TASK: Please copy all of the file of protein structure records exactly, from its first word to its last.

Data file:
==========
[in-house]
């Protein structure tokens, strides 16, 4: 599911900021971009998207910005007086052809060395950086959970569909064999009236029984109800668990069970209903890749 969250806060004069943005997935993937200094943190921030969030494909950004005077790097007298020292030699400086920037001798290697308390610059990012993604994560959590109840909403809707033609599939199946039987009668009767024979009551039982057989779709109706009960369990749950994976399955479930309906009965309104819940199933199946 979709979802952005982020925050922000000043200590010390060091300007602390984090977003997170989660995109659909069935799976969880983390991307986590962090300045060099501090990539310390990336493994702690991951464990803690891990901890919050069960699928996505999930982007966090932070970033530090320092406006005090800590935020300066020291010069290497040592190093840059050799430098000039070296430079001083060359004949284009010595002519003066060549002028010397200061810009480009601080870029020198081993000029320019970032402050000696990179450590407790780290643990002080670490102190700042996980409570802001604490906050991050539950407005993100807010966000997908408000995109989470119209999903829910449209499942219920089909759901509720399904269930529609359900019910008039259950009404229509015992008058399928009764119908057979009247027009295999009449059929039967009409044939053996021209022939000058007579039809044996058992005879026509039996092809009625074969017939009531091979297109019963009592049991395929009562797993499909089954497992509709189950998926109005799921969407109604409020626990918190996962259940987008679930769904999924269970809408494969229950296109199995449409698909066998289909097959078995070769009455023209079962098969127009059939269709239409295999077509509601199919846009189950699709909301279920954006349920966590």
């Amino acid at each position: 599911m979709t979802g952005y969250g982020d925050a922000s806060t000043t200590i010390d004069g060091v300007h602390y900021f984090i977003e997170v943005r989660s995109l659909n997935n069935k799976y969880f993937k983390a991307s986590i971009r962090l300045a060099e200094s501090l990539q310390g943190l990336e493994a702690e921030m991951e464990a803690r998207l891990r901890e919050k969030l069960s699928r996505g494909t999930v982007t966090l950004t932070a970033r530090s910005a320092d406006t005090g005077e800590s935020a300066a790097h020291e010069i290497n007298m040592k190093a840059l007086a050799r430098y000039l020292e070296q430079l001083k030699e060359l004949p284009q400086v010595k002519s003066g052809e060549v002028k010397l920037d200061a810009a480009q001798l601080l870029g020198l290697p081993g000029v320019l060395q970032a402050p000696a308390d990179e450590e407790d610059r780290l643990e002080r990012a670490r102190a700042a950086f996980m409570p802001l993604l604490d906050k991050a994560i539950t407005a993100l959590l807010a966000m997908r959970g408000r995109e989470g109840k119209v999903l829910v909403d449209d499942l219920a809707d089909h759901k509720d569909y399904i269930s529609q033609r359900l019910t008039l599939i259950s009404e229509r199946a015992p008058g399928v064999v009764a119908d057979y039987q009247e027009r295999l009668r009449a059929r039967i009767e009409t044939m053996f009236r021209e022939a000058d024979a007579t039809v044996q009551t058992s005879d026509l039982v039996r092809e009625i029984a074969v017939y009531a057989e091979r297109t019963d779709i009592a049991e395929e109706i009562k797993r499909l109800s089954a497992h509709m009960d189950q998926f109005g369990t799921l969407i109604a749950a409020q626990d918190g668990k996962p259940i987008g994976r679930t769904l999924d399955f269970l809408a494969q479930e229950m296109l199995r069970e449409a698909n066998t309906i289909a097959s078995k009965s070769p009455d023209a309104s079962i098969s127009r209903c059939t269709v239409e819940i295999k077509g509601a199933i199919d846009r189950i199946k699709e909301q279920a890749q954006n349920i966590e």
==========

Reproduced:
[in-house]
């Protein structure tokens, strides 16, 4: 599911900021971009998207910005007086052809060395950086959970569909064999009236029984109800668990069970209903890749 969250806060004069943005997935993937200094943190921030969030494909950004005077790097007298020292030699400086920037001798290697308390610059990012993604994560959590109840909403809707033609599939199946039987009668009767024979009551039982057989779709109706009960369990749950994976399955479930309906009965309104819940199933199946 979709979802952005982020925050922000000043200590010390060091300007602390984090977003997170989660995109659909069935799976969880983390991307986590962090300045060099501090990539310390990336493994702690991951464990803690891990901890919050069960699928996505999930982007966090932070970033530090320092406006005090800590935020300066020291010069290497040592190093840059050799430098000039070296430079001083060359004949284009010595002519003066060549002028010397200061810009480009601080870029020198081993000029320019970032402050000696990179450590407790780290643990002080670490102190700042996980409570802001604490906050991050539950407005993100807010966000997908408000995109989470119209999903829910449209499942219920089909759901509720399904269930529609359900019910008039259950009404229509015992008058399928009764119908057979009247027009295999009449059929039967009409044939053996021209022939000058007579039809044996058992005879026509039996092809009625074969017939009531091979297109019963009592049991395929009562797993499909089954497992509709189950998926109005799921969407109604409020626990918190996962259940987008679930769904999924269970809408494969229950296109199995449409698909066998289909097959078995070769009455023209079962098969127009059939269709239409295999077509509601199919846009189950699709909301279920954006349920966590």
């Amino acid at each position: 599911m979709t979802g952005y969250g982020d925050a922000s806060t000043t200590i010390d004069g060091v300007h602390y900021f984090i977003e997170v943005r989660s995109l659909n997935n069935k799976y969880f993937k983390a991307s986590i971009r962090l300045a060099e200094s501090l990539q310390g943190l990336e493994a702690e921030m991951e464990a803690r998207l891990r901890e919050k969030l069960s699928r996505g494909t999930v982007t966090l950004t932070a970033r530090s910005a320092d406006t005090g005077e800590s935020a300066a790097h020291e010069i290497n007298m040592k190093a840059l007086a050799r430098y000039l020292e070296q430079l001083k030699e060359l004949p284009q400086v010595k002519s003066g052809e060549v002028k010397l920037d200061a810009a480009q001798l601080l870029g020198l290697p081993g000029v320019l060395q970032a402050p000696a308390d990179e450590e407790d610059r780290l643990e002080r990012a670490r102190a700042a950086f996980m409570p802001l993604l604490d906050k991050a994560i539950t407005a993100l959590l807010a966000m997908r959970g408000r995109e989470g109840k119209v999903l829910v909403d449209d499942l219920a809707d089909h759901k509720d569909y399904i269930s529609q033609r359900l019910t008039l599939i259950s009404e229509r199946a015992p008058g399928v064999v009764a119908d057979y039987q009247e027009r295999l009668r009449a059929r039967i009767e009409t044939m053996f009236r021209e022939a000058d024979a007579t039809v044996q009551t058992s005879d026509l039982v039996r092809e009625i029984a074969v017939y009531a057989e091979r297109t019963d779709i009592a049991e395929e109706i009562k797993r499909l109800s089954a497992h509709m009960d189950q998926f109005g369990t799921l969407i109604a749950a409020q626990d918190g668990k996962p259940i987008g994976r679930t769904l999924d399955f269970l809408a494969q479930e229950m296109l199995r069970e449409a698909n066998t309906i289909a097959s078995k009965s070769p009455d023209a309104s079962i098969s127009r209903c059939t269709v239409e819940i295999k077509g509601a199933i199919d846009r189950i199946k699709e909301q279920a890749q954006n349920i966590e």